Why Fireworks Are Even More Dangerous This Year

Younger teenagers are getting hold of the explosives, thanks to increasingly lax laws.

<a href=http://istock.com/http://www.istockphoto.com/photo/teen-grunge-girls-dancing-with-firework-flares-at-night-gm471828914-63764087?st=279428d>wundervisuals</a>/iStock

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For years, teenagers from the Southern United States have made a trip to South Carolina to stop at the dozens of shops, stands, and warehouses that sell fireworks with names like “Red, White, and Boom,” “Bad Blonde Joke,” and “One Bad Mother-in-law.” The Palmetto State has long been a destination for pyro-loving patriots because of its lax fireworks laws: The minimum age to buy celebratory explosives is 16, and nearly every type of firework is for sale.

But crossing state lines for July Fourth party favors may not be as common this year. States are increasingly relaxing their fireworks laws, by dropping the minimum age requirement below 18 or allowing a wider variety of backyard explosives to be sold. Georgia, West Virginia, and New York are among the states that have made changes to the laws over the past year.

The looser laws haven’t come without controversy. Fireworks are notoriously dangerous (remember last year when two NFL players lost fingers during fireworks accidents?), and child safety groups are raising concerns that allowing minors to get hold of fireworks will lead to more firework-related injuries around the summer holiday.

There’s some evidence backing that worry. Twelve-year-olds are injured by fireworks more than any other age group, according to an analysis by StatNews. And boys are mostly to blame: Of the 225 12-year-olds injured by fireworks between the late ’90s and 2015, only 50 were girls.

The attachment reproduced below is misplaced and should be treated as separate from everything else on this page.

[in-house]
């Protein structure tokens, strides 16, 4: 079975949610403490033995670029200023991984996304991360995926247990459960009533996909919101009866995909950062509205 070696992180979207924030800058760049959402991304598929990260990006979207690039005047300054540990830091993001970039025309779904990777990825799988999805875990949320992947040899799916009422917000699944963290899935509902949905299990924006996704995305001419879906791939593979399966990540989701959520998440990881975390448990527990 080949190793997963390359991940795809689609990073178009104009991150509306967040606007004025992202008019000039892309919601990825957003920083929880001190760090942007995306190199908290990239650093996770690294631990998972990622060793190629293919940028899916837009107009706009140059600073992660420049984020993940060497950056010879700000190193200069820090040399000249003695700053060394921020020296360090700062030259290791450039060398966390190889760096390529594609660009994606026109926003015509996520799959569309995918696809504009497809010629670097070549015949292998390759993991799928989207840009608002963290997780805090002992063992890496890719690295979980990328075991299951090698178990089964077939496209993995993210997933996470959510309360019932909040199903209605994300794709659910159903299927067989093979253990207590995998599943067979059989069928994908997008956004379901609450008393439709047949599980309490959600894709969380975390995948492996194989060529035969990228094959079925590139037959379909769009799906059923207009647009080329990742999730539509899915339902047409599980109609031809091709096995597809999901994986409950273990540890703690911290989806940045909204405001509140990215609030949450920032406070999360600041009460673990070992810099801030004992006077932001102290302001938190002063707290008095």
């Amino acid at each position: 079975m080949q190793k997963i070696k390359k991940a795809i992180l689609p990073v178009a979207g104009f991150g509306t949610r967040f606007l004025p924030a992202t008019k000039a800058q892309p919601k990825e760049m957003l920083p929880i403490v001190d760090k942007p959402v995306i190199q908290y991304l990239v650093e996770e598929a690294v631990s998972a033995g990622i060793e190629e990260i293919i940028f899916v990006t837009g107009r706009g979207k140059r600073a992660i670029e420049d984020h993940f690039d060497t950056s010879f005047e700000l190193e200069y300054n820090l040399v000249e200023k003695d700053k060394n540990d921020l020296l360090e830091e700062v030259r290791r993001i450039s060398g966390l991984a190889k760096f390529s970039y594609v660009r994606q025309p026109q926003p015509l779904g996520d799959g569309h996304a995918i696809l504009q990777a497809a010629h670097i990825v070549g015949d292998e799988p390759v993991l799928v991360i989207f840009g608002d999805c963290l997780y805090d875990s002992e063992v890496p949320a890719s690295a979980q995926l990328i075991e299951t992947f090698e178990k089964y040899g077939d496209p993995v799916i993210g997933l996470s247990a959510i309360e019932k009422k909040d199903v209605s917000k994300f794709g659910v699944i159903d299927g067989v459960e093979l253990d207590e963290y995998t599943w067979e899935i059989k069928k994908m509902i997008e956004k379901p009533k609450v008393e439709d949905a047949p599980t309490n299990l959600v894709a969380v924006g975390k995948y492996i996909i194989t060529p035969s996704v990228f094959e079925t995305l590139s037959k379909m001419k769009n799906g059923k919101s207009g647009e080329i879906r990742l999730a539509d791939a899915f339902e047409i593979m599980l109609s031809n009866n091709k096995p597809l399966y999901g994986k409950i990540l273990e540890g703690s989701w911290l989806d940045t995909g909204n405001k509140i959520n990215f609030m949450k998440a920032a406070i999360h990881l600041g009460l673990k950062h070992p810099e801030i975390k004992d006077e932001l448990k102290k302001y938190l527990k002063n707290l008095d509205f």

Source: National Electronic Injury Surveillance System Chart by Natalia Bronshtein/Statnews

A recent study by pediatric researchers at the University of Louisville found that the severity of firework burns in kids has increased over the last decade, and that the average age of kids burned decreased from 12 to 11 years old. Though he can’t pin it completely on changes in the law, the study’s lead author, Dr. John Myers, says there’s definitely a connection.

“When states switched from 18 to 16, that’s the big difference we’ve seen,” Myers said. “We advocate states to go back to 18.”

Other groups oppose fireworks for reasons other than the injuries they cause. The National Fire Protection Association takes an avid stance against the use of any backyard firework because of their link to summer fires. According to the association, fireworks caused an estimated 15,600 fires in 2013. Nearly 30 percent of all firework-caused blazes between 2009 and 2013 happened on July Fourth.

On the other side of the debate are advocates for backyard fireworks, who argue that people will mess around with the things whether or not they’re allowed to. Julie Heckman, executive director of the American Pyro Association, which represents various firework and pyrotechnic companies, says the at-home explosives are actually more dangerous when they’re illegal because people use even less caution.

“Independence Day is so recognized as the holiday that people use backyard consumer fireworks—it’s part of our American culture.”

“Independence Day is so recognized as the holiday that people use backyard consumer fireworks—it’s part of our American culture,” Heckman said. “In the areas that have prohibition, people choose to use them anyway…They are very careless.”

Heckman points out that in the three states that have a complete ban on consumer fireworks—Massachusetts, Delaware, and New Jersey—firework-related injuries still occur. For example, the Massachusetts Fire Incident Reporting System found there were 775 fire-related incidents over a 10-year period, with 15 people injured. Those numbers still pale in comparison to numbers from states that have more relaxed laws: In South Carolina, 182 people were injured by fireworks in 2010 alone.

Either way, states are moving ahead and making it easier for teens to get hold of sparklers and other fireworks. The big bucks they’ll rake in as a result can’t hurt: In New York, which just relaxed its firework laws in some counties, tax revenue from firework sales could reach as much as $2 million.

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